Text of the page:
This was published in the NT Sun on May 1 2018.
RELIEF TEACHING IS A BIG ISSUE
There have been problems about the employment of relief teachers for many years. The issue goes back to a time when the Department of Education determined that schools would not be reimbursed for more than 6.5 days each year for each teacher’s absence on sick or short term leave. Teachers absent for longer periods of time would have to be funded from within school budgets. This was despite the fact that teachers are entitled to approved leave for 15 days each year.
This provision has been quite strictly enforced, with claims for reimbursement based on exceptional circumstances often declined. This puts the onus on schools to find the funds needed to cover relief teacher funding.
It had been possible for principals to negotiate a short term contract to cover absences beyond several day’s duration. However contract options were stiffened, so that absences of less than 21 continual days had to be funded from school budgets.
An outcome of this stringent policy is that some teachers who should be taking sick or personal leave, feel they have to consider the school and their colleagues and soldier on. In order to save on outlays for relief teachers, some school leaders split groups, temporarily siphoning students to other classes and teachers. On occasion, specialist teachers are re-deployed to general classroom duties. Changes of this nature mean that programs have to be altered.
In 2014, classifications for relief teachers were introduced. There are three levels:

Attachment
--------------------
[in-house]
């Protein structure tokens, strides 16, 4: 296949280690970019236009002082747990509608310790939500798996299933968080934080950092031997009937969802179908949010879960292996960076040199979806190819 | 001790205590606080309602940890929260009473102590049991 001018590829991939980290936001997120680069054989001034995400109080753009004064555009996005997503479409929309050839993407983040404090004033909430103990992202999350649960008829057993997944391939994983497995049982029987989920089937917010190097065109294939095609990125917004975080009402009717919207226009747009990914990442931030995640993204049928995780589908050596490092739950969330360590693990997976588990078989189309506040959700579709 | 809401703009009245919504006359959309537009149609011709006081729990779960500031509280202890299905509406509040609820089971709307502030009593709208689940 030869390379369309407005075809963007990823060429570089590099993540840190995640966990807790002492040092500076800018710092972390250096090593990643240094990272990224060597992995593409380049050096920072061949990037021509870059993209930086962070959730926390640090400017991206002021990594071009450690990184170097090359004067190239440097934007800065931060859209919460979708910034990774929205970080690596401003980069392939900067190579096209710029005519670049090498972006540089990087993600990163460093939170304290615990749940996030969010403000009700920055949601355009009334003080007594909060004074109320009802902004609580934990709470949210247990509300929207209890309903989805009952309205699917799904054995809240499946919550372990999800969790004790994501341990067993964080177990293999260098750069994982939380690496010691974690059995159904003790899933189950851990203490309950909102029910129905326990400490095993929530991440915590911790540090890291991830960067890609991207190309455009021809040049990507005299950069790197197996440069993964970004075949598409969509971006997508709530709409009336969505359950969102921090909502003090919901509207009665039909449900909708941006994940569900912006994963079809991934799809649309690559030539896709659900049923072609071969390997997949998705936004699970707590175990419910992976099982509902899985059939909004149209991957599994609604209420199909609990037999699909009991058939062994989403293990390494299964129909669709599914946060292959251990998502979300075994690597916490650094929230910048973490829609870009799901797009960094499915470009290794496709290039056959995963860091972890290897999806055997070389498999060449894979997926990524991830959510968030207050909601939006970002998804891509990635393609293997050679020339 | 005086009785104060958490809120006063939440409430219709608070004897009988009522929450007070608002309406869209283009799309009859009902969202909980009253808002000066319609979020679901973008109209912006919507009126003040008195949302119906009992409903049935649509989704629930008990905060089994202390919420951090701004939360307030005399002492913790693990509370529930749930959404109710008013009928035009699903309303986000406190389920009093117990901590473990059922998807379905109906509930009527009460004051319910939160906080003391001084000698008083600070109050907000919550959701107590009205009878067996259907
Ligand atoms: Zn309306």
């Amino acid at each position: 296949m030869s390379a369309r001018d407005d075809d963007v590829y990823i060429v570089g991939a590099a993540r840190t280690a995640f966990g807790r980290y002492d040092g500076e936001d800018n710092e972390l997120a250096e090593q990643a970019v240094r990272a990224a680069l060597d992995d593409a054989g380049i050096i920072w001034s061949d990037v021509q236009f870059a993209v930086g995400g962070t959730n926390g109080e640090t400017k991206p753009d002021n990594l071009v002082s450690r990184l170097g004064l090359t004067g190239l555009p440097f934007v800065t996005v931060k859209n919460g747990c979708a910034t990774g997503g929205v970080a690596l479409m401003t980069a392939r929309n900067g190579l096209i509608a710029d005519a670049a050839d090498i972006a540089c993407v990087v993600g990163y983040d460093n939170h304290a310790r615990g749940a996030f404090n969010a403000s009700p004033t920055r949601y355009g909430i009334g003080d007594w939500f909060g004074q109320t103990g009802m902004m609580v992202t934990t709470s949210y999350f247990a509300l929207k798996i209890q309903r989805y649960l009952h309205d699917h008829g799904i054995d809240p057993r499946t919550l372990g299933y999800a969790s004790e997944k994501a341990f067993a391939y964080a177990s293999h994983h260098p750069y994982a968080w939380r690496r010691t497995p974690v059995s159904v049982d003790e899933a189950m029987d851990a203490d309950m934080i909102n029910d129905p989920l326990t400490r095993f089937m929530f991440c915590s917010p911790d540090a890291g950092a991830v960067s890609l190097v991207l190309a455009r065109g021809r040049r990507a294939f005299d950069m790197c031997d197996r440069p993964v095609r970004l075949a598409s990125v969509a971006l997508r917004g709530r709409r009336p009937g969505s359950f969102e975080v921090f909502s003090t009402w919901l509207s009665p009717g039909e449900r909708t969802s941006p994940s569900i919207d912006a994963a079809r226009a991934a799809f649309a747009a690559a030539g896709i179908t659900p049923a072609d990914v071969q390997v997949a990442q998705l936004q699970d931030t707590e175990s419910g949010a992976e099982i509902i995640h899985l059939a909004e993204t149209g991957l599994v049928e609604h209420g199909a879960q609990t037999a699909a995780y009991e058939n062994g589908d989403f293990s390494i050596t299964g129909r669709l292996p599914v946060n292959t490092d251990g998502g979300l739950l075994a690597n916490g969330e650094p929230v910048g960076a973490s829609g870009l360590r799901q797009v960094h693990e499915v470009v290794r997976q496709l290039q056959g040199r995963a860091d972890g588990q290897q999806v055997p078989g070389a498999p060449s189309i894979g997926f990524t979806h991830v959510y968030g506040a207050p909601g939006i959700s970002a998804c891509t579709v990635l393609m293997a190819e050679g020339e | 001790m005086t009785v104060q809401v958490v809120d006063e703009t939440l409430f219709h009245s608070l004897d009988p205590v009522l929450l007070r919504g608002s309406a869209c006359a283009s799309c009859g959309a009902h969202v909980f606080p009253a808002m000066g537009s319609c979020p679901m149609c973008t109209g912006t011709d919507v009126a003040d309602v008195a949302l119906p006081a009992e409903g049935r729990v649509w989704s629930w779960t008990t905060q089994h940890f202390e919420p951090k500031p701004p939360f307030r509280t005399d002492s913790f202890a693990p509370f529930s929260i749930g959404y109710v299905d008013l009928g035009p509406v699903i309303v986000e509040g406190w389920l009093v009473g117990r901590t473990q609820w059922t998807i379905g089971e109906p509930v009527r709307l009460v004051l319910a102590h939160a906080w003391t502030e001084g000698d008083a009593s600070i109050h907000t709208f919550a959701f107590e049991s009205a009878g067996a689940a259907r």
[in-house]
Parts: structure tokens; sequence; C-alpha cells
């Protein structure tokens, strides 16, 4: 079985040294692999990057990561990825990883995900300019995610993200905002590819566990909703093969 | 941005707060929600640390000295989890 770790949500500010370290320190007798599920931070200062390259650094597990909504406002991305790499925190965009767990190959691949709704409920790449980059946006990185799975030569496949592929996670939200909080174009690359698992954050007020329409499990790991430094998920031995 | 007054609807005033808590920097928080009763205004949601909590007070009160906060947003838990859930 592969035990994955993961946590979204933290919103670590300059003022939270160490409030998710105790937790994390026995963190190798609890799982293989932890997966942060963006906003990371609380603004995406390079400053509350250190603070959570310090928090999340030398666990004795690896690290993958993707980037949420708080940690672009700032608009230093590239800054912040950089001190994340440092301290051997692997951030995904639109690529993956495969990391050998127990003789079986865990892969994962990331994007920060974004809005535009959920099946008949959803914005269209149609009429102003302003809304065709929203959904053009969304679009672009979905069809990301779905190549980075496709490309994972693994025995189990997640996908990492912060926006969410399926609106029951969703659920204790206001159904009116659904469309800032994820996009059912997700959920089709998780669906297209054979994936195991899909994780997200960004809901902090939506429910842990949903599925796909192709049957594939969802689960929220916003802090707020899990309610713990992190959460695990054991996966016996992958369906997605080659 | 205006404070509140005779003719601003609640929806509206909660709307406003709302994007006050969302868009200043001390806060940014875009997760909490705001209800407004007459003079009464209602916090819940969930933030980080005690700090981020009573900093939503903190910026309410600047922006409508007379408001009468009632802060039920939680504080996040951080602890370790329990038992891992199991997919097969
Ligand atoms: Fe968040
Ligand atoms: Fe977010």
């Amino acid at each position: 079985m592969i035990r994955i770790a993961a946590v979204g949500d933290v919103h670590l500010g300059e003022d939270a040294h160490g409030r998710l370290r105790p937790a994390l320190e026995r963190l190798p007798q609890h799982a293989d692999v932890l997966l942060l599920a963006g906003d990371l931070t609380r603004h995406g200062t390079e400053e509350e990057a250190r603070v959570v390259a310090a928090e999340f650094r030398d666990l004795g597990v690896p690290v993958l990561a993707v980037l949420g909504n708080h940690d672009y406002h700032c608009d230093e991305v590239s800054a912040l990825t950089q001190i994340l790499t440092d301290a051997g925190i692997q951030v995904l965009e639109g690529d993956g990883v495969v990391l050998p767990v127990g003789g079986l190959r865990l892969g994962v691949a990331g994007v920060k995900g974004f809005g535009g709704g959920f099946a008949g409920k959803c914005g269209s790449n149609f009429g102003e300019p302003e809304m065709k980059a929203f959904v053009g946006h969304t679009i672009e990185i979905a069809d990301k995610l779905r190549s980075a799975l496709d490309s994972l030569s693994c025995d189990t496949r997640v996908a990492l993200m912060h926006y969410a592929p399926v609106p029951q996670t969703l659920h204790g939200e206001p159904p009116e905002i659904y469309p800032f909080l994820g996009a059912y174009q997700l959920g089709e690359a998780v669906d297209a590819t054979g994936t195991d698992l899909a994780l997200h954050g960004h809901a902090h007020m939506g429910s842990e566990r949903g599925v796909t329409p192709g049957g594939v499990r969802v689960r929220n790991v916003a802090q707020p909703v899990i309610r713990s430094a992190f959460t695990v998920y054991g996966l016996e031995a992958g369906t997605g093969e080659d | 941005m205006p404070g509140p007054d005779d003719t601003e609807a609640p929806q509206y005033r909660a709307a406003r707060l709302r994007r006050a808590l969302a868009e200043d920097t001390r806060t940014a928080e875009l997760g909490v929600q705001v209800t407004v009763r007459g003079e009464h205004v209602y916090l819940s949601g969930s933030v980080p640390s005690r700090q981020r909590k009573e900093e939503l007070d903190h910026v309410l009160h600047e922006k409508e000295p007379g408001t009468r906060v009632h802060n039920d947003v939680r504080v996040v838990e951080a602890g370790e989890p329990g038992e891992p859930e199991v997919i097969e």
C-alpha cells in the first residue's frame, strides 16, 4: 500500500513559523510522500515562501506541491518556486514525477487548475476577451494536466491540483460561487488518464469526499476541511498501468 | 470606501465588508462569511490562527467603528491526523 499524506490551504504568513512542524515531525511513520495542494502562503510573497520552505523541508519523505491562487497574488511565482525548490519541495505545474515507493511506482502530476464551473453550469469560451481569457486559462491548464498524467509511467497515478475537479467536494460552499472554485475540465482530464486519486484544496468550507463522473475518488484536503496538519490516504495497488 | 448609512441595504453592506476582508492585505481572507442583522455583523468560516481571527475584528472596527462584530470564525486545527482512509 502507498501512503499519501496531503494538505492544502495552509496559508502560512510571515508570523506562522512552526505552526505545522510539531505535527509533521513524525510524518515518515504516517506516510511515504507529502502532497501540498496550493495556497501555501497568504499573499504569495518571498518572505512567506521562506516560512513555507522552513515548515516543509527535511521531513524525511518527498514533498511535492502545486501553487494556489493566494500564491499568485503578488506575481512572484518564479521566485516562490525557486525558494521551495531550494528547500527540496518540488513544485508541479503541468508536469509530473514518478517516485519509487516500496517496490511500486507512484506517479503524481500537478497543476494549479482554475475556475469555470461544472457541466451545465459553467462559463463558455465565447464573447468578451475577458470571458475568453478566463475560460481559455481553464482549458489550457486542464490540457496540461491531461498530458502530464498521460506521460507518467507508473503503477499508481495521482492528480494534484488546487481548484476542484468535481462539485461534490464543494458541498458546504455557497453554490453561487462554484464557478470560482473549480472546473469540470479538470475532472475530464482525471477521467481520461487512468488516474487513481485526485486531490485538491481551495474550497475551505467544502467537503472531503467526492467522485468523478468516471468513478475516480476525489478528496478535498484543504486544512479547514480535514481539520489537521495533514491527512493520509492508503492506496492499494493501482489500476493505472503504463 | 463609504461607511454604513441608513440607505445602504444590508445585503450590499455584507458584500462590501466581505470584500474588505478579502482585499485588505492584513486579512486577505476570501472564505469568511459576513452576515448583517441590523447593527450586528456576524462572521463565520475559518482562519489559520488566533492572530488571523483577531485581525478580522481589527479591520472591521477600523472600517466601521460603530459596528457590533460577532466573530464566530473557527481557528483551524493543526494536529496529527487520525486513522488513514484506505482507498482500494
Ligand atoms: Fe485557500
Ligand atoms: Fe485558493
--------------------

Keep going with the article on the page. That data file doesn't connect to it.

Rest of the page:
Tier One is for teachers with one to three years of teaching experience
Tier Two is for teachers who have four to six years of teaching experience.
Tier Three is for teachers with seven or more years of teaching experience.
The daily rate is less for Tier One than for Tier Two and Tier Three teachers. Allocations to schools do not take this variable into account, meaning that Category One teachers are generally preferred to their more experienced peers because they cost schools less to employ. This has lead to experienced teachers, many who have retired after years of teaching, being overlooked for temporary employment.
Unfortunately, that can deprive schools and students from the benefits experienced teachers bring to classrooms when regular staff are absent.
Staffing changes for schools are being considered by the Department of Education. However, if changes take place, they will not be actioned until 2019. Challenges confronting schools over relief teaching are likely to continue during 2018 and into the future.